No smoke without fire | india | Hindustan Times
Today in New Delhi, India
Sep 26, 2017-Tuesday
-°C
New Delhi
  • Humidity
    -
  • Wind
    -

No smoke without fire

The Dalai Lama is encouraging self-immolation and using it as a political tool.

india Updated: Mar 27, 2012 22:40 IST
Li Xiaojun

A 27-year Tibetan youth set himself on fire in New Delhi on March 26. Tibetan Youth Congress (TYC) members even stated that they "appreciate his courage" and actually prevented the police from sending the victim to hospital. This is yet another case for the 14th Dalai Lama and the Tibetan leader Lobsang Sangay to play with the 'Tibet issue'.

I've attended two conferences addressed by the Dalai Lama in New Delhi since I came to India. On first look, he appeared to be humorous, sociable and compassionate. He was good at cracking jokes against the Chinese leadership and communism. But no one talks about the cruel serfdom he practised and encouraged.

I've also watched Lobsang Sangay's interviews with news channels. He described Tibet as a 'hell', while boasting about the happiness enjoyed by exiled Tibetans. The truth is that the living standards of the Tibetan people in the Tibet Autonomous Region (TAR) and the Tibetan autonomous prefectures in Sichuan, Yunnan, Gansu and Qinghai provinces of China have improved markedly in recent years. They are enjoying unprecedented political freedom as well. Those Tibetans living in India, at best, live the life of second class citizens. They also suffer because their western donors have been busy putting out fires in their own houses.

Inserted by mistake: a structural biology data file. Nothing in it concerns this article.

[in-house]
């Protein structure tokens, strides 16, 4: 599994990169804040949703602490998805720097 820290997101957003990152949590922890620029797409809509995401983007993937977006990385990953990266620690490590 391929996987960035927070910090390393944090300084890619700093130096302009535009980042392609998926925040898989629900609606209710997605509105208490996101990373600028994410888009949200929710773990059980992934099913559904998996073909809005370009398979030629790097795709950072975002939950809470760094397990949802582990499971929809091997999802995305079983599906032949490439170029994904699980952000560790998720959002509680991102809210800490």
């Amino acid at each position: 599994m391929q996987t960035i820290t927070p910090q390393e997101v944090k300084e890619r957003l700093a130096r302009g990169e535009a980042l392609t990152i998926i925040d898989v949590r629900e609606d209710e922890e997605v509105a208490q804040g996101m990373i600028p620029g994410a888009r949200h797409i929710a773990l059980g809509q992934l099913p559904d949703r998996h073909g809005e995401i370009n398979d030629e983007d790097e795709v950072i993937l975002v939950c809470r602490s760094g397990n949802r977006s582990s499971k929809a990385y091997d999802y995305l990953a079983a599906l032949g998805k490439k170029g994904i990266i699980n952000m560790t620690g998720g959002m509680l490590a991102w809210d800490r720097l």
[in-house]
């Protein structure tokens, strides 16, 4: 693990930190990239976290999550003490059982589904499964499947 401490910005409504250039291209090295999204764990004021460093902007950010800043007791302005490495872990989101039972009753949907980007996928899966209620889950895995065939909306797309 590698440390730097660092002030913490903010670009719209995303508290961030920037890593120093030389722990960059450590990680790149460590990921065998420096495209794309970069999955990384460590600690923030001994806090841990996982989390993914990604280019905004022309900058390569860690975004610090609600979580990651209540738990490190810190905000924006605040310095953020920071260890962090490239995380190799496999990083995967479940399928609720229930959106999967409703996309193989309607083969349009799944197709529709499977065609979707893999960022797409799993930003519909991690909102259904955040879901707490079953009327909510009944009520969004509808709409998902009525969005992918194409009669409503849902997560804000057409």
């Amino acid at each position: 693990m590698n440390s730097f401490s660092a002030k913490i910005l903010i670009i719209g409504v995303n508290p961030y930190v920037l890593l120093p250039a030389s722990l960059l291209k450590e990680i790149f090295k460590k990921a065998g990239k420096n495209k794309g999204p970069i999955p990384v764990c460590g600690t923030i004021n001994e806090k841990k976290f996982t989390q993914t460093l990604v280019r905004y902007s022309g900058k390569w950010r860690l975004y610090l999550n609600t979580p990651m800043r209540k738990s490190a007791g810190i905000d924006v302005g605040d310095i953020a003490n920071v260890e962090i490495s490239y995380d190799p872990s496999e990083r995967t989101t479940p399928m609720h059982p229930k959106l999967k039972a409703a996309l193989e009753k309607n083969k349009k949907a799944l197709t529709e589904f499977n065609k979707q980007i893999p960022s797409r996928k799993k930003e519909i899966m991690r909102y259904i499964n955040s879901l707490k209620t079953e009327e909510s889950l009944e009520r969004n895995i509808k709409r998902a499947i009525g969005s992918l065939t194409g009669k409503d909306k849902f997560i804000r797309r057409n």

To garner international support, the Dalai Lama and Sangay had to come up with some new designs. With the help of Kirti Renpoche, former security minister of the 'government-in-exile', they found an abhorrent way forward: self-immolation. Self-immolation among Tibetans started in the Kirti Monastery in Aba Tibet and in the Qiang Autonomous Prefecture in west China's Sichuan province. Some monks brainwashed by Renpoche in India returned to take control of the monastery. Monks and nuns there were the first to conduct self-immolations. In order to achieve maximum effect, people planned the time and place of these acts. Some brought cameras to film the incidents. Once the person was ablaze, some of them even tried to prevent rescue efforts by the police or passers-by. The images were quickly uploaded on to the Internet by TYC and other international NGOs supporting the Dalai Lama.

The Dalai Lama and Sangay claim that they do not support self-immolations. This is only lip service. In an interview on March 10, 2012, the Dalai Lama said he can't call self-immolation a wrong action. His words amount to encouragement of self-immolation. "Better save one life than build a seven-storied pagoda," preached the Buddha. Something the Dalai Lama has clearly chosen to forget.

The ulterior motive of the Dalai Lama in giving tacit support to those engaging in self-immolations is to stage his coming to power. This is his last attempt to force the Chinese central government to allow his return to Tibet. Can he succeed? Who represents the reality of Tibet? Self-immolators or the average Tibetans in TAR?

Li Xiaojun is an official at the Embassy of China, New Delhi. The views expressed by the author are personal.